References

CEDEFOP. Professionalizing Career Guidance. Practitioners competences and qualification routes in Europe . Luxembourg: Office for Official Publications of the European Communities, 2009.

 Council of the European Union. Resolution of the Council and of the representatives of the Member States meeting within the Council on Strengthening Policies, Systems and Practices in the field of Guidance throughout life in Europe, 2004. Retrieved on April 3, 2011 at http://ec.europa.eu/education/policies/2010/doc/resolution2004_en.pdf.

Council of the European Union. Resolution of the Council and of the Representatives of the Governments of the Member States, meeting within the Council of 21 November 2008 on better integrating lifelong guidance into lifelong learning strategies, 2008a. Retrieved on April 3, 2011 at http://eur-lex.europa.eu/LexUriServ/LexUriServ.do?uri=OJ:C:2008:319:0004:0007:EN:PDF.

Council of the European Union. Council conclusions of 22 May 2008 on adult learning, 2008b.Measures to be adopted by the Member States, with the support of the Commission, Annex, point 8). Retrieved on August 1, 2011 at http://eur-lex.europa.eu/LexUriServ/LexUriServ.do?uri=OJ:C:2008:140:0010:0013:EN:PDF.

ECGC website retrieved on February 3, 2011 from http://www.ecgc.at/index.php?option=com_content&task=view&id=5&Itemid=13.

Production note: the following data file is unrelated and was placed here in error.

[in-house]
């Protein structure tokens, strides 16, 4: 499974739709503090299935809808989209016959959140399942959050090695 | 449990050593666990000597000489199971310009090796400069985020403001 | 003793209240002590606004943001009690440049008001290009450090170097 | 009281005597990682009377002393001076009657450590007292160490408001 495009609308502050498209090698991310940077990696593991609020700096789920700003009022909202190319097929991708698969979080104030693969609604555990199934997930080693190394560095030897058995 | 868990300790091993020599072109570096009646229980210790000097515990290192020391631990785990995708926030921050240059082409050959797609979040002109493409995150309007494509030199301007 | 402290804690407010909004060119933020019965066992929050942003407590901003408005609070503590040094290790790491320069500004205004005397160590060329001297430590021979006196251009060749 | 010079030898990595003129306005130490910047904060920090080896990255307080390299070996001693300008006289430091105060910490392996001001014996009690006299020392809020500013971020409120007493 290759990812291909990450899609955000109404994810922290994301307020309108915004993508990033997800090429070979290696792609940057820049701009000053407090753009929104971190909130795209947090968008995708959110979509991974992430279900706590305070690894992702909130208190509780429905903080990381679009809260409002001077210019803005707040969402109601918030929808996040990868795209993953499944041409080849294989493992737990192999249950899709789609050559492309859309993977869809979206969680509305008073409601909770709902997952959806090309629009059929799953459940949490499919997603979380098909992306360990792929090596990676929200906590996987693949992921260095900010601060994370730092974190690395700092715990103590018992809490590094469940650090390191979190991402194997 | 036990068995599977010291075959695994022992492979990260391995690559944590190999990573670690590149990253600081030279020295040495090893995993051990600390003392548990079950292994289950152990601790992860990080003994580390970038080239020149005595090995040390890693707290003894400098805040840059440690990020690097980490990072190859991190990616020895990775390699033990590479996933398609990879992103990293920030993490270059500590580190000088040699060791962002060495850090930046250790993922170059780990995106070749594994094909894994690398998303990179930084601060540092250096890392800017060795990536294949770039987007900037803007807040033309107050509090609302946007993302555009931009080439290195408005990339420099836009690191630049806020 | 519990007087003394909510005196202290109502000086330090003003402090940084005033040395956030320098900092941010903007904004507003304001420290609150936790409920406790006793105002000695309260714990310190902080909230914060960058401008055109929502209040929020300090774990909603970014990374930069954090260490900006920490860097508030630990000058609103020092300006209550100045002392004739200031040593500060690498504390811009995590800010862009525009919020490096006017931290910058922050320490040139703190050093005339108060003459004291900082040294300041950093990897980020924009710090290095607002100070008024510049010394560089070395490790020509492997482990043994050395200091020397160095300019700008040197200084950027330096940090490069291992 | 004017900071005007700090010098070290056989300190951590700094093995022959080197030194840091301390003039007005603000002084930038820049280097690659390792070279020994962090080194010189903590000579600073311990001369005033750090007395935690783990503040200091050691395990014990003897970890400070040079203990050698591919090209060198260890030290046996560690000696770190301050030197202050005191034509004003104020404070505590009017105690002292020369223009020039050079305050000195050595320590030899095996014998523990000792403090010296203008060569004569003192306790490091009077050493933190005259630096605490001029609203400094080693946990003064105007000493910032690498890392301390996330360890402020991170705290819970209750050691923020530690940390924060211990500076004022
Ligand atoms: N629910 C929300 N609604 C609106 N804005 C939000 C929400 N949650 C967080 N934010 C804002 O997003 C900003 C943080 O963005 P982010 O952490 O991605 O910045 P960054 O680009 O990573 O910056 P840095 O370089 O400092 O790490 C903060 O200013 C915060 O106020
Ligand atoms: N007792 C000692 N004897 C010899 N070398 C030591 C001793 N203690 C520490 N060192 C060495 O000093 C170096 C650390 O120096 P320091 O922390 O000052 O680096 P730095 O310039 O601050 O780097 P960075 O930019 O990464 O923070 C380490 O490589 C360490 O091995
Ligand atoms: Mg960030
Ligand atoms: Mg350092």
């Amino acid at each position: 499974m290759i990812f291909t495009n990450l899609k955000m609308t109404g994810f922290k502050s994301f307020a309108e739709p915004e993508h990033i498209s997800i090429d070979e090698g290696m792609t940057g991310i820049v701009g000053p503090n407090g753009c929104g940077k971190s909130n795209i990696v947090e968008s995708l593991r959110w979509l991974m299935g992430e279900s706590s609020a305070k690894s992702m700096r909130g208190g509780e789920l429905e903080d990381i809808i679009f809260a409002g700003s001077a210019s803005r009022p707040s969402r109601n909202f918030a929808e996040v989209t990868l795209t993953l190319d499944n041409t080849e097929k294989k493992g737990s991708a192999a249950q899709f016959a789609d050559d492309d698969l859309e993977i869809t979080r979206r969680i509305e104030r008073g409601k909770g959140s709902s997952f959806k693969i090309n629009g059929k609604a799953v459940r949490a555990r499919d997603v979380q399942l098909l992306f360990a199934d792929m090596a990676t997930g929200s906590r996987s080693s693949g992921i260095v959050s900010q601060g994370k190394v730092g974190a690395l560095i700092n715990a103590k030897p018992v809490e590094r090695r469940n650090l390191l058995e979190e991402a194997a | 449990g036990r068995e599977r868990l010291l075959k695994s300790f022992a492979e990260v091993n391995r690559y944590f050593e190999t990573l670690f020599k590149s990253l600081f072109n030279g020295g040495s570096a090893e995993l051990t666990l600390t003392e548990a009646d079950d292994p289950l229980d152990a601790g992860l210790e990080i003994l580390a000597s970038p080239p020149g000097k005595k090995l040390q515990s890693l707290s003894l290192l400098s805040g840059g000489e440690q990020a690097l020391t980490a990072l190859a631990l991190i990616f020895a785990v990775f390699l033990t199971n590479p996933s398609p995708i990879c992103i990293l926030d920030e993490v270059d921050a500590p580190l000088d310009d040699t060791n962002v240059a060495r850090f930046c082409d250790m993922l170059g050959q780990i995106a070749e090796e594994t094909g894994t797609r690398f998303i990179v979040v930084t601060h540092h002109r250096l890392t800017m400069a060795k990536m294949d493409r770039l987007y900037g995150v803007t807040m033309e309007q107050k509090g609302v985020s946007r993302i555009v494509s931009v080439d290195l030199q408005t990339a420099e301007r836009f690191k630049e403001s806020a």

EFPA website. Retrieved on August 1, 2011 at http://www.efpa.eu.

ENTO Employment NTO. National Occupational Standards for Advice and Guidance, 2006.

European Ministers of Vocational Education and Training, and the European Commission. The Copenhagen Declaration, 2002. Retrieved on April 3, 2011 at http://ec.europa.eu/education/pdf/doc125_en.pdf.

Evangelista, L. How EAF Accreditation Framework for the European Career Guidance Practitioners was developed, 2008. Mimeo

Evangelista, L. La valutazione e la certificazione delle competenze nel Sistema Toscano delle Competenze, 2009. 

Evangelista, L. Study on Existing Frameworks to Validate Competence of Career Guidance Practitioners. Version 2 dated 24 April 2011 , 2011Mimeo. Retrieved on August 1, 2011 at http://www.improveguidance.eu/sites/default/files/Evangelista_2.pdf.

IAEVG. Application for Educational and Vocational Guidance Practitioner EVGP, no date. Retrieved on February 3, 2011 at http://www.cce-global.org/Downloads/EVGP/app-en.pdf.

IMPROVE Project partners. IMPROVE Guidelines for the validation of competence of people at work (version 11 July 2011) , 2011. Retrieved on August 1, 2011 at http://www.improveguidance.eu/sites/default/files/Guidelines.pdf.

IMPROVE website. Retrieved on August 1, 2011 at http://www.improveguidance.eu.

Lisbon European Council. Presidency Conclusions, 2000. Retrieved on April 3, 2011 at http://www.europarl.europa.eu/summits/lis1_en.htm.

MEVOC Standards. Retrieved on February 3, 2011 at http://www.mevoc.net/EN/htm/fs.htm.

MEVOC website. Retrieved on February 3, 2011 at http://www.mevoc.net/EN/htm/fs.htm.

Petermandl, M. ECGC Strategy Paper, no date. Retrieved on February 3, 2011 at http://www.ecgc.at/images/stories/SPAPER/ecgc-strategy%20paper-en.pdf.

Read, H. Excellence in assessing. Reads On Publications, 2006.

 

This document has been produced by © Leonardo Evangelista for the project IMPROVE Improving Validation of Not-Formal Learning in European Career Guidance Practitioners 510640-LLP-1-2010-1-IT-GRUNDTVIG-GMP (2011-2012) http://www.improveguidance.eu. This document reflects the views only of the author, and the Commission cannot be held responsible for any use which may be made of the information contained therein. This article has been opublished on Revista de pedagogie no. 59 (3) 2011, ISSN 0034-8678.